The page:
Hungarian Plain

Hungarian Plain

 

the part of the Central Danubian Plain that is located on the territory of Hungary. Sometimes this term is extended to apply to the entire Central Danubian Plain.

References in periodicals archive ?
Pannonian Plain population--the distribution of this large population covers most plain areas from Timis, Arad and Bihor counties (Banat region, Mures Plain and Crisurilor Plain), and, at least in the south, it is interconnected with the population of the Great Hungarian Plain from Hungary and Vojvodina, Serbia.
The Benedictine Archabbey of Pannonhalma sits on a hilltop overlooking the Lesser Hungarian Plain.
This territory was created as a buffer between the Germanic empire, the Magyar tribes occupying the Hungarian plain and the ever troublesome Slavic princedoms in the Balkans.
Background: Once covering vast areas of the Little Hungarian Plain (western Hungary), between the towns of Gyor and Esztergom, only remnants of the priority habitats (Pannonic sand steppe and Pannonic inland sand dune thicket Junipero-Populetum albae) remain in the region as a result of human activities.
Outside Budapest we were taken by traditional horse-drawn carriage to a ranch on the puszta, a steppe on Europe's largest grassland, the Great Hungarian Plain, for a riding display by herdsmen and a glass of local apricot schnapps, barack palinka.
Czarist troops were postured to complete their transit of the Carpathians and spill south onto the Hungarian plain, a potentially devastating blow to morale.
The Russians were ready to meet the Habsburg forces in the Carpathians and General Nikolai Ivanov, the commander of the front, had plans for an offensive that would use the Carpathian mountain passes to break out towards the Great Hungarian Plain and capture Budapest, thus forcing his opponent to drop out of the war.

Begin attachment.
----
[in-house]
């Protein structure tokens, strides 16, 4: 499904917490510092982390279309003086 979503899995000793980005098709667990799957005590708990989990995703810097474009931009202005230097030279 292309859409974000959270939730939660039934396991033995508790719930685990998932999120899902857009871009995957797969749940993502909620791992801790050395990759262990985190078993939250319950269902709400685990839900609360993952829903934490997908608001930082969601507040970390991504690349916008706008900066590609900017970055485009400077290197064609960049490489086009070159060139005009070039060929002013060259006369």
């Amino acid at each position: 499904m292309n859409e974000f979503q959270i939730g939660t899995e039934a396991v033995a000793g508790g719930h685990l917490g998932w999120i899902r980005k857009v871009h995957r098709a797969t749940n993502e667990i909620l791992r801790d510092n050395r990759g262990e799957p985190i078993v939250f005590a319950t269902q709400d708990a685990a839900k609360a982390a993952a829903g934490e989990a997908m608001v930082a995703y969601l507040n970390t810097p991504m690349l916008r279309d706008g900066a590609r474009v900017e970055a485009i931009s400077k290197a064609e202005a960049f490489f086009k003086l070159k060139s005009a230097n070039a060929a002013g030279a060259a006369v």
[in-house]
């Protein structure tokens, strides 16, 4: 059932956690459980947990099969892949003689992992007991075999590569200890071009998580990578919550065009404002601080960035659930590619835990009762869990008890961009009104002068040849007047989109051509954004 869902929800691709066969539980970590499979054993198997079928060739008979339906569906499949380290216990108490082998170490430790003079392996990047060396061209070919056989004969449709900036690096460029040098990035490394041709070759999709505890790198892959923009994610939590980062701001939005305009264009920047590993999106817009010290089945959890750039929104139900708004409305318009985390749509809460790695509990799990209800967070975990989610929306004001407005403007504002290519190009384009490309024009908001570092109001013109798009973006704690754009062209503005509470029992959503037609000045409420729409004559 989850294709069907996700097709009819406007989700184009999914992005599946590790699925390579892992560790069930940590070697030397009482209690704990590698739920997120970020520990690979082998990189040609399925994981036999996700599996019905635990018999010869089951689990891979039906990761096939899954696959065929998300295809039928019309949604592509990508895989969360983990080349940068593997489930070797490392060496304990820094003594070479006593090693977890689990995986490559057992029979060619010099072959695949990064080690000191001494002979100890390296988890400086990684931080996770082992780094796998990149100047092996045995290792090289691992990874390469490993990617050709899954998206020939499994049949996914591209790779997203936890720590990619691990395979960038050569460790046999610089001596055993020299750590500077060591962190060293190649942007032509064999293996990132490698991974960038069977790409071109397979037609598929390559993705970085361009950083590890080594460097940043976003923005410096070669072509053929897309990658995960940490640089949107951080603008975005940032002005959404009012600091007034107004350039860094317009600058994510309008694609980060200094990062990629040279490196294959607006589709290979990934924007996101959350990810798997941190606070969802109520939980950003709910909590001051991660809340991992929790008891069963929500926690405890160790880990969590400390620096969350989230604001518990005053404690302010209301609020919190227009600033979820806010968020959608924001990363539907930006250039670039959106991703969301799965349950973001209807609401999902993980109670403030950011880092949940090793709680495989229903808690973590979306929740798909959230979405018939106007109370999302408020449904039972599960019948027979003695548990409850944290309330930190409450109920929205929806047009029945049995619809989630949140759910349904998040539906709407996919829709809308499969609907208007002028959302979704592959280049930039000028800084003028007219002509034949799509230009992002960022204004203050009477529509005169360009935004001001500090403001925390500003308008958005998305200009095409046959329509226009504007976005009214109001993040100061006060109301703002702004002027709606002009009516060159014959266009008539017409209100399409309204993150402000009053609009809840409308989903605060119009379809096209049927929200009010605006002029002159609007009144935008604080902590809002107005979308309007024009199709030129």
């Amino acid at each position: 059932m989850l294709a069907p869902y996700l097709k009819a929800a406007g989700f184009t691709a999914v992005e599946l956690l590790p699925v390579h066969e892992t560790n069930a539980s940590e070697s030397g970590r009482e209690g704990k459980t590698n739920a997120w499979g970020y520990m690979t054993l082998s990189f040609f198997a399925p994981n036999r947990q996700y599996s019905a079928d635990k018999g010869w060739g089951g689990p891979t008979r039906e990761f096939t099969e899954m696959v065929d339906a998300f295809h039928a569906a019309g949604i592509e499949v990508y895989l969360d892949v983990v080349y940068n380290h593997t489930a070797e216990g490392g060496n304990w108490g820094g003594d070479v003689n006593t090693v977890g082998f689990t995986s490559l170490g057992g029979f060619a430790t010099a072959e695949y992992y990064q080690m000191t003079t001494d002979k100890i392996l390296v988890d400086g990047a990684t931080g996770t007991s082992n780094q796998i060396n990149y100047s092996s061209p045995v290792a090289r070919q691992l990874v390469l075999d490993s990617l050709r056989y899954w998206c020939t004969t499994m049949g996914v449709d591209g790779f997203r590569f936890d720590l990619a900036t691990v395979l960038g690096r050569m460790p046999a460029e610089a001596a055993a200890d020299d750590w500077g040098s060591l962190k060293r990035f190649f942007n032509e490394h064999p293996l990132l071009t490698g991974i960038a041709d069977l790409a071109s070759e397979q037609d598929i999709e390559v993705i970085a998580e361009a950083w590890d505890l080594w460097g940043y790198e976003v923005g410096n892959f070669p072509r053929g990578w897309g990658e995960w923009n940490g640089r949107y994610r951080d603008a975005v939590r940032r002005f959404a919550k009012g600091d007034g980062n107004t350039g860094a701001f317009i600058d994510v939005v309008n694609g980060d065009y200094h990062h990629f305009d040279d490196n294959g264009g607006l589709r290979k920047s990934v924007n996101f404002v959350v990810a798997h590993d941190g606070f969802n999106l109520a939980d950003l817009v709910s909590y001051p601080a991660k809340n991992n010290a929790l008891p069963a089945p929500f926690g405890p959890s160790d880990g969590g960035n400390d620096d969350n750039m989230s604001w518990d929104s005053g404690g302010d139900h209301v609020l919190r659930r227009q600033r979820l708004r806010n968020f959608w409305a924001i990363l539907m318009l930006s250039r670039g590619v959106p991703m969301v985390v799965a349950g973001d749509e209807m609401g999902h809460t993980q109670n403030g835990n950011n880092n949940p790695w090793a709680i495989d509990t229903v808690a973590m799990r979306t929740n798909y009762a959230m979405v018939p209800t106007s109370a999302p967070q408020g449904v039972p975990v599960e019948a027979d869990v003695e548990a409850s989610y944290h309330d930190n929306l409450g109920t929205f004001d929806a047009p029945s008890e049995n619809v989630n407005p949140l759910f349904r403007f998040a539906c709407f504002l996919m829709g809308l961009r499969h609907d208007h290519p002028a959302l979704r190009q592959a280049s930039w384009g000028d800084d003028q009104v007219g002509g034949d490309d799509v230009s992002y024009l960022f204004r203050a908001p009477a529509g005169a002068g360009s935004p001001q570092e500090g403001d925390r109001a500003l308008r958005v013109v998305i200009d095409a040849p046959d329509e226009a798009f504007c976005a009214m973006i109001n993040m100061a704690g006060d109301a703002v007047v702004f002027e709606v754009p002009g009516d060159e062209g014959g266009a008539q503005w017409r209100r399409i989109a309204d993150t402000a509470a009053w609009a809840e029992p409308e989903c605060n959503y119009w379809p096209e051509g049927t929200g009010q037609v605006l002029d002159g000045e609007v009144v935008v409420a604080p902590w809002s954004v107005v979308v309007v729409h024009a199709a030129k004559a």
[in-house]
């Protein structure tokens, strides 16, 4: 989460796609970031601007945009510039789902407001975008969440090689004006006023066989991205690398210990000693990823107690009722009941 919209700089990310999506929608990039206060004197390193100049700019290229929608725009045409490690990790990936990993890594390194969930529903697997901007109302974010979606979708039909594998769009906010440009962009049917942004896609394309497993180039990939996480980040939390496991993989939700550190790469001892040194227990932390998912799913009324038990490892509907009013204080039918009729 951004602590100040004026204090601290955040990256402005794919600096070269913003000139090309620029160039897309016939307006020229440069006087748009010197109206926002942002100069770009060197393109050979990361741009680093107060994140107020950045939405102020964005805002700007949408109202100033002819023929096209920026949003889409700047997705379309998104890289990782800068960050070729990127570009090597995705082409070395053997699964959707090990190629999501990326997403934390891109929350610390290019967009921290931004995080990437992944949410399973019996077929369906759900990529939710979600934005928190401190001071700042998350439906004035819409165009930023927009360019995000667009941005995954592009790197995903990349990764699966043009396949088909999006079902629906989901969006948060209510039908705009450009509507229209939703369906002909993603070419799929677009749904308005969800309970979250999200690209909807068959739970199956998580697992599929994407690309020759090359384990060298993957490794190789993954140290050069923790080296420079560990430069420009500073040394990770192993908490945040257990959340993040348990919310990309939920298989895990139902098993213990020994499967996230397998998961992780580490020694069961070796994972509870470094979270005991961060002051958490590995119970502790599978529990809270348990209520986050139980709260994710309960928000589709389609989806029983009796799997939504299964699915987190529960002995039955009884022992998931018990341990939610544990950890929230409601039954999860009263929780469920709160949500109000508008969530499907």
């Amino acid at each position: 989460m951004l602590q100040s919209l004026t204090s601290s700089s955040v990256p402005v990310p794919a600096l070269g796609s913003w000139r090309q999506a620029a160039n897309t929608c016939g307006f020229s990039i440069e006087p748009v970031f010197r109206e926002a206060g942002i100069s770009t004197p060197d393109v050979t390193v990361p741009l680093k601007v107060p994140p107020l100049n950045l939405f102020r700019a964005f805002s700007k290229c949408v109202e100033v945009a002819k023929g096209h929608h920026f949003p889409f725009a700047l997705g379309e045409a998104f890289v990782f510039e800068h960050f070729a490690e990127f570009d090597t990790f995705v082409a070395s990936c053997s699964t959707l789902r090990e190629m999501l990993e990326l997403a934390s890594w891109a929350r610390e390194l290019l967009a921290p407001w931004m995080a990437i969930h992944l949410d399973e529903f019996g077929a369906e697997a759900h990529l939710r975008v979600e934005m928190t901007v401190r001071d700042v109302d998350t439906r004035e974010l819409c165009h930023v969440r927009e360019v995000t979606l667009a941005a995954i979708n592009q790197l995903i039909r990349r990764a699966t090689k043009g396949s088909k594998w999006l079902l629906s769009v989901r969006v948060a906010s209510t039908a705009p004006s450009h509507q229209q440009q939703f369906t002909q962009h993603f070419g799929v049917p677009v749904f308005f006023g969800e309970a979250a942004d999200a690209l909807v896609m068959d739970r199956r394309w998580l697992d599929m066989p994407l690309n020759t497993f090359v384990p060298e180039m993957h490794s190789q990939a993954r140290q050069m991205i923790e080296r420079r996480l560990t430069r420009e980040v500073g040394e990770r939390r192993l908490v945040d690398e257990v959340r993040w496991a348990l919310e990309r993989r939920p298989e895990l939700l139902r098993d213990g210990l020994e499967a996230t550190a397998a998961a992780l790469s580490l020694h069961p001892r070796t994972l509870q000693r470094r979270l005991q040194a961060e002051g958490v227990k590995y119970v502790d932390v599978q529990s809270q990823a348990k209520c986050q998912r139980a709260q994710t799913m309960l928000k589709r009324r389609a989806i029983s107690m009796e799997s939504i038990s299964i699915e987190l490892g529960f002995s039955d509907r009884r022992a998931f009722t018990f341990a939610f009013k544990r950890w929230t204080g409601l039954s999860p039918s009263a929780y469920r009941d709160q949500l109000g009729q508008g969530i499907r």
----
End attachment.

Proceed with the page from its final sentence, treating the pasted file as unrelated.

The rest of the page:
Kecskemet is a fine old market town in the centre of the Great Hungarian Plain, 80 kilometres south of Budapest.
Winter's grey clouds have finally retreated eastwards across the Great Hungarian Plain, leaving the Danube sparkling in the sun as it slides under the city's Chain Bridge.
It is a masterful study, drawing on the author's knowledge of Hungarian poetry, literary, and musical representations of the puszta, or Great Hungarian Plain, and the influence of Dohnanyi as antecedents for some of Bartok's most distinctive musical structures.
A foreword from Eszter Banffy from the Archaeological Institute of the Hungarian Academy of Sciences and the editor's introduction describe the background to the undertaking: the original aims were to seek explanations for the transition to agriculture in the Hungarian plain and thus bridge the gap between the Mesolithic and the Neolithic in the study area.
The strength of musical observations and linkages is much more compelling in chapter 3, in which Schneider marches resolutely through Hungarian cultural history beginning with national poet Sandor Petofi (1823-1849) and Mihaly Mosonyi identifying literary and sonic images of the Great Hungarian Plain.

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